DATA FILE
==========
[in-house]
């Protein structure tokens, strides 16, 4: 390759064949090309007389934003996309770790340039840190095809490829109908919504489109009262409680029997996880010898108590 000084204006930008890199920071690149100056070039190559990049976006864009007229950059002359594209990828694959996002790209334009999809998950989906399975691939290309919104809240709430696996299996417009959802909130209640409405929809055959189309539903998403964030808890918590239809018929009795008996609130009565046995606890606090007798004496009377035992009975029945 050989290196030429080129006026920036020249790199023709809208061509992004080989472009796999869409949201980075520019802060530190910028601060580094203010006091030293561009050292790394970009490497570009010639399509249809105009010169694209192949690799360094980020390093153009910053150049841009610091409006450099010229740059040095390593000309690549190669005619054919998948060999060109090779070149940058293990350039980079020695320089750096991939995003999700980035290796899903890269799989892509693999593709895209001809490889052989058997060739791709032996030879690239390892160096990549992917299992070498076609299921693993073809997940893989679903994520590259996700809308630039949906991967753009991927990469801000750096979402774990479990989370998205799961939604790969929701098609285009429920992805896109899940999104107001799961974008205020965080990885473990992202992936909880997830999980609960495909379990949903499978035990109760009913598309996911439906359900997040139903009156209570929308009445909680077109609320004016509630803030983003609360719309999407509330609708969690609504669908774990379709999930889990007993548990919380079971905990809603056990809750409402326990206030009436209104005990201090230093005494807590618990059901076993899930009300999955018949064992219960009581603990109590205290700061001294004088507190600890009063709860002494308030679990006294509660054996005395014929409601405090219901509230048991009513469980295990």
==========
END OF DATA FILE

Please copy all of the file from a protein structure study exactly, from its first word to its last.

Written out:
[in-house]
């Protein structure tokens, strides 16, 4: 390759064949090309007389934003996309770790340039840190095809490829109908919504489109009262409680029997996880010898108590 000084204006930008890199920071690149100056070039190559990049976006864009007229950059002359594209990828694959996002790209334009999809998950989906399975691939290309919104809240709430696996299996417009959802909130209640409405929809055959189309539903998403964030808890918590239809018929009795008996609130009565046995606890606090007798004496009377035992009975029945 050989290196030429080129006026920036020249790199023709809208061509992004080989472009796999869409949201980075520019802060530190910028601060580094203010006091030293561009050292790394970009490497570009010639399509249809105009010169694209192949690799360094980020390093153009910053150049841009610091409006450099010229740059040095390593000309690549190669005619054919998948060999060109090779070149940058293990350039980079020695320089750096991939995003999700980035290796899903890269799989892509693999593709895209001809490889052989058997060739791709032996030879690239390892160096990549992917299992070498076609299921693993073809997940893989679903994520590259996700809308630039949906991967753009991927990469801000750096979402774990479990989370998205799961939604790969929701098609285009429920992805896109899940999104107001799961974008205020965080990885473990992202992936909880997830999980609960495909379990949903499978035990109760009913598309996911439906359900997040139903009156209570929308009445909680077109609320004016509630803030983003609360719309999407509330609708969690609504669908774990379709999930889990007993548990919380079971905990809603056990809750409402326990206030009436209104005990201090230093005494807590618990059901076993899930009300999955018949064992219960009581603990109590205290700061001294004088507190600890009063709860002494308030679990006294509660054996005395014929409601405090219901509230048991009513469980295990």